Comm 107 notes from entire year

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COMM 107
Jeff Mc Kinney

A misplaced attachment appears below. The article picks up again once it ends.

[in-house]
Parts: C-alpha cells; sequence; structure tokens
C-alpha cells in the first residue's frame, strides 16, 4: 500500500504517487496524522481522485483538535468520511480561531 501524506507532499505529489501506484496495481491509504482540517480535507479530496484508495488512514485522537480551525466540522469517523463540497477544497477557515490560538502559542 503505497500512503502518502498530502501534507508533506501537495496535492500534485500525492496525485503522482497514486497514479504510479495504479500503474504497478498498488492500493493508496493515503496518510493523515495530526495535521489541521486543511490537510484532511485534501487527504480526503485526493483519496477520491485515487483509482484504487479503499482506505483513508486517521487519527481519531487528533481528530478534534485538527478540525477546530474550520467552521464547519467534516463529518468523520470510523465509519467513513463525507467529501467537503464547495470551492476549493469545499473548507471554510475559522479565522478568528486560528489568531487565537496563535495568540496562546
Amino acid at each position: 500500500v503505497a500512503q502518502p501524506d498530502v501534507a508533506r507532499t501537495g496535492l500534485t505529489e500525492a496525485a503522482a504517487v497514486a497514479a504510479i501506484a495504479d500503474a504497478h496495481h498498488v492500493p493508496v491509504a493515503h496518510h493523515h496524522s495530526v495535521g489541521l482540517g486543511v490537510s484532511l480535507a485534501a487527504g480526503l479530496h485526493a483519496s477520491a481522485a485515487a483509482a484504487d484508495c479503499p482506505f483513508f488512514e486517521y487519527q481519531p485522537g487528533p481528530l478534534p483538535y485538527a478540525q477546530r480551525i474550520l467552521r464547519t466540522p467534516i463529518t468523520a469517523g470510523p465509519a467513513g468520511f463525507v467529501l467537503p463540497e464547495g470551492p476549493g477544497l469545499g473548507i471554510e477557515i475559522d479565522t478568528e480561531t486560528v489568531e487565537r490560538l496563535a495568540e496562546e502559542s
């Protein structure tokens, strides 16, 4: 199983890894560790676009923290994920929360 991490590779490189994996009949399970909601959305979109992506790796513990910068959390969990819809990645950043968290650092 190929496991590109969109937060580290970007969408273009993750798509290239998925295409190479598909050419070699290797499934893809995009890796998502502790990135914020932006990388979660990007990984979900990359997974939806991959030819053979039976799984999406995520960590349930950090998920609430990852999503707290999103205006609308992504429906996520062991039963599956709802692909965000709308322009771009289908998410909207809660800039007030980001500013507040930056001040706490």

Communications 107 (Entire Semester's Notes)  models of communication - linear > source encodes message, sends to receiver through one or more sensory channels, receive receives and decodes message - interactional (see below) - transactional > communicators simultaneously process messages > communicator a encodes message and sends, communicator b encodes feedback and sends, who decodes it; these steps are not mutually exclusive  interactional model of communication: - source encodes and sends a message to a receiver (through one or more of the sensory channels) - receiver receives and encodes the message and then encodes feedback and sends it to the source - source decodes the feedback message - based on the original message sent and the feedback received, the source encodes a new message that adjusts to the feedback (adaptation)  types of noise (any external interference in the communication process): - environmental- outside interference that prevents the receiver from gaining the message - physiological impairment- when a physical problem blocks the effective sending or receiving of a message - semantic- when problems arise regarding the meaning of words - syntactical- inappropriate grammatical usage - organizational- when source fails to realize that certain ideas are best grasped when presented in a structured order - cultural- preconceived, unyielding attitudes derived from a group or society about how members of that culture should act or in what they should or should not believe - psychological- when stress, frustration, or irritation causes us to send or receive message ineffectively  ethnocentrism - we consider the views and standards of our own in-group (a collectivity with which an individual identifies) as much more important than any out-groups (a collectivity with which an individual does not identify) - out-groups are at a disadvantage because we constantly make judgments about them based on our standards and values and reject the other group's standards and values  4 relationship between verbal and nonverbal communication: - substituting: nonverbal message replaces verbal message; ex- nod head to indicate yes instead of answering verbally - conflicting: verbal and nonverbal message contrast to one another; ex- saying yes but shaking head no - complementing: nonverbal message accompanies verbal message; ex- say yes and nod head yes - accenting: nonverbal message stresses the verbal message; ex- say yes and body language indicates yes  emblem- nonverbal acts that have a direct verbal translation or dictionary definition consisting of one or two words - many are culture specific  types of listening: - discriminative- attempt to distinguish auditory and visual stimuli - comprehension- objective is to recognize and retain the information - therapeutic- requires a listener to learn to ask questions, when to stimulate further discussion, and when, if ever, to give advice - critical- centers on the listener evaluating the message that has been received - appreciative- takes place when a person engages in enjoyment of or sensory stimulation to a message, such as listening to humorous speakers, comedians, or music videos  listening model: - reception: reception of a stimulus or message, both auditory and visual - attention: represents focus on a specific stimulus selected from all the stimuli received at any given moment; other stimuli recede so we can concentrate on a specific word or visual symbol - assignment of meaning: process of putting the stimulus into some predetermined category - response: an intellectual or emotional reaction to the message  global vs. linear brain characteristics: - linear (left hemisphere) > listen and learn best when materials are presented in structured ways > prefer specifics and logic-based arguments > tend to take information at face value so abstractions and generalizations don't add much to their learning > straight-line in learning preferences - global (right hemisphere) > intuitive, spatial, visual, and concrete matters > prefer examples rather than technical explanations > prefer knowing that the information can be useful and applied > creative and rely on intuitive thinking > can follow visual and pictographic rather than written instructions > enjoys interaction rather than listening to others talk > generalized rather than specific description  green and red flag words/messages - words that trigger emotional responses - listeners benefit from recognizing what their emotional biases are and how those biases affect interpretations of messages - red flags: negative reactions - green flags: positive stimulators  communication apprehension - "shyness" - communicatively anxious person is aware of the anxiety because intrapersonal messages clearly warn of the fear; messages warn of unfavorable outcomes and the person experiences a sense of impending doom - individuals with this think and feel that one or more of their basic needs is being attacked and often have inaccurate self-concepts  self-perception - how a person views him/herself will determine most of that individual's actions and choices in life - real self: what you think of yourself when you are being most honest about your interests, thoughts, emotions, and needs - ideal self: who you would like to be or think you should be; "the perfect you" - public self: the one you let others know/see  types of power (ability to control what happens and create things you want to happen and block things you don't want to happen; ability to choose for yourself or control choices of others): - expert: your capacity to influence another person because of the knowledge and skills you are presumed to have - referent: based on personal loyalty, friendship, affection, and admiration - reward: requires that you be perceived as the best or only source of desired rewards - coercive: based on possible negative outcomes that are used as weapons; you need to 1. know what consequences the other person fears most 2. acquire the weapons 3. communicate that you have them 4. persuade other person that you're willing to use them - legitimate: stems from one person's perception that another person has the right to make requests of him or her because of the position that the other person occupies or because of the nature of the relationship  5 approaches/styles for conflict management: - avoidance- not confronting the conflict; they sidestep, postpone, or ignore the issue no matter how unpleasant - accommodation/smoothing over- accommodators put the needs of others ahead of their own, thereby giving in; smoothing over is a form of accommodation that seeks above all else to preserve the image that everything is okay - compromise- brings concerns out into the open in an attempt to satisfy the needs of both parties - competition/aggression- main element is power; its purpose is to get another person to comply with or accept your point of view or to do something that person may not want to do; many European Americans are seen as aggressive because of the 'win at all costs' attitude - integration- concerned about their own needs as well as those of the other person but they will not settle for a partially satisfying solution; want a win-win resolution and collaborate  behavior interview - designed to allow employers to know what skills the applicant may have and how these skills would translate into performance on the job - ask questions about a certain situation/how you handled it, etc. - how to answer behavior interview questions (STAR model): > story, situation, task, action, result > example: Story Situation Task Action Result Example Advertising My goal was to I designed a We signed revenue generate new new contracts with declined with ideas, materials promotional 15 former several key and incentives packet to go advertisers for account that would with the rate daily ads and accounts. result in at sheet and five for special least a 15% outlined our supplements. increase from benefits vs We increased the year competitors. our new before. advertisers by 20 percent over the same period last year.  tuckerman group model - forming: member can come together because they are appointed to accomplish a t